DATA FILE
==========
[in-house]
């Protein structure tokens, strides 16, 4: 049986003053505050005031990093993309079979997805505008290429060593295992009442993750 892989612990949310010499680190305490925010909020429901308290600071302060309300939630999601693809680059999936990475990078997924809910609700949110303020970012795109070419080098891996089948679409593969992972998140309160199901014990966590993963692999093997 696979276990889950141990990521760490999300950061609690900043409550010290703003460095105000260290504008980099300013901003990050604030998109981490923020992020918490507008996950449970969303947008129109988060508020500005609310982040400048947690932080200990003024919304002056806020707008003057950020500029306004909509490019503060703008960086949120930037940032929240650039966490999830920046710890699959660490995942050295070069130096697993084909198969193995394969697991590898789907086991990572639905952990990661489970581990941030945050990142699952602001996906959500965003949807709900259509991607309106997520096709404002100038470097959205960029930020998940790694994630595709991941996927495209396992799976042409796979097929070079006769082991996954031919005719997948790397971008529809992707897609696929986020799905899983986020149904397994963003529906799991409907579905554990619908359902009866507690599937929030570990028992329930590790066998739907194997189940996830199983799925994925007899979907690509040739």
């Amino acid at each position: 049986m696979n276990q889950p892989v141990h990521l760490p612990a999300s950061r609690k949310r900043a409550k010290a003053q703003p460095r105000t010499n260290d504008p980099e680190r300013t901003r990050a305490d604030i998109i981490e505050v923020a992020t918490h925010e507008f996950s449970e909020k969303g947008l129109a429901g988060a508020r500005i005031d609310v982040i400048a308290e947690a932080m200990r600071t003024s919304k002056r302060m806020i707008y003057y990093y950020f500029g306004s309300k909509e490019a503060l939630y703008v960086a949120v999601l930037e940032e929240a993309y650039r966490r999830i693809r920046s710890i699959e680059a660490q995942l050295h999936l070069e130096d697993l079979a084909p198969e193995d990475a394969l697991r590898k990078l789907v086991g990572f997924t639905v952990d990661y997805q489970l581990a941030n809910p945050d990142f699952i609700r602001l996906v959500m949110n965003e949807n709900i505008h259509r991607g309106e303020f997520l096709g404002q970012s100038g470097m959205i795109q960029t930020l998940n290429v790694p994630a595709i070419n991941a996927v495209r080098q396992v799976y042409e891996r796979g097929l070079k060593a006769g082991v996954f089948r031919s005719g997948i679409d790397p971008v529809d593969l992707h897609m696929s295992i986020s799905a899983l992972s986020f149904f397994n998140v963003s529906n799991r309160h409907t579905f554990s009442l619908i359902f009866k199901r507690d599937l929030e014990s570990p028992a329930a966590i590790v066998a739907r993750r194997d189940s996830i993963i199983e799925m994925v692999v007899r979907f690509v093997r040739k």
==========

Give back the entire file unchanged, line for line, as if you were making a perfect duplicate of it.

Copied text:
[in-house]
């Protein structure tokens, strides 16, 4: 049986003053505050005031990093993309079979997805505008290429060593295992009442993750 892989612990949310010499680190305490925010909020429901308290600071302060309300939630999601693809680059999936990475990078997924809910609700949110303020970012795109070419080098891996089948679409593969992972998140309160199901014990966590993963692999093997 696979276990889950141990990521760490999300950061609690900043409550010290703003460095105000260290504008980099300013901003990050604030998109981490923020992020918490507008996950449970969303947008129109988060508020500005609310982040400048947690932080200990003024919304002056806020707008003057950020500029306004909509490019503060703008960086949120930037940032929240650039966490999830920046710890699959660490995942050295070069130096697993084909198969193995394969697991590898789907086991990572639905952990990661489970581990941030945050990142699952602001996906959500965003949807709900259509991607309106997520096709404002100038470097959205960029930020998940790694994630595709991941996927495209396992799976042409796979097929070079006769082991996954031919005719997948790397971008529809992707897609696929986020799905899983986020149904397994963003529906799991409907579905554990619908359902009866507690599937929030570990028992329930590790066998739907194997189940996830199983799925994925007899979907690509040739």
């Amino acid at each position: 049986m696979n276990q889950p892989v141990h990521l760490p612990a999300s950061r609690k949310r900043a409550k010290a003053q703003p460095r105000t010499n260290d504008p980099e680190r300013t901003r990050a305490d604030i998109i981490e505050v923020a992020t918490h925010e507008f996950s449970e909020k969303g947008l129109a429901g988060a508020r500005i005031d609310v982040i400048a308290e947690a932080m200990r600071t003024s919304k002056r302060m806020i707008y003057y990093y950020f500029g306004s309300k909509e490019a503060l939630y703008v960086a949120v999601l930037e940032e929240a993309y650039r966490r999830i693809r920046s710890i699959e680059a660490q995942l050295h999936l070069e130096d697993l079979a084909p198969e193995d990475a394969l697991r590898k990078l789907v086991g990572f997924t639905v952990d990661y997805q489970l581990a941030n809910p945050d990142f699952i609700r602001l996906v959500m949110n965003e949807n709900i505008h259509r991607g309106e303020f997520l096709g404002q970012s100038g470097m959205i795109q960029t930020l998940n290429v790694p994630a595709i070419n991941a996927v495209r080098q396992v799976y042409e891996r796979g097929l070079k060593a006769g082991v996954f089948r031919s005719g997948i679409d790397p971008v529809d593969l992707h897609m696929s295992i986020s799905a899983l992972s986020f149904f397994n998140v963003s529906n799991r309160h409907t579905f554990s009442l619908i359902f009866k199901r507690d599937l929030e014990s570990p028992a329930a966590i590790v066998a739907r993750r194997d189940s996830i993963i199983e799925m994925v692999v007899r979907f690509v093997r040739k």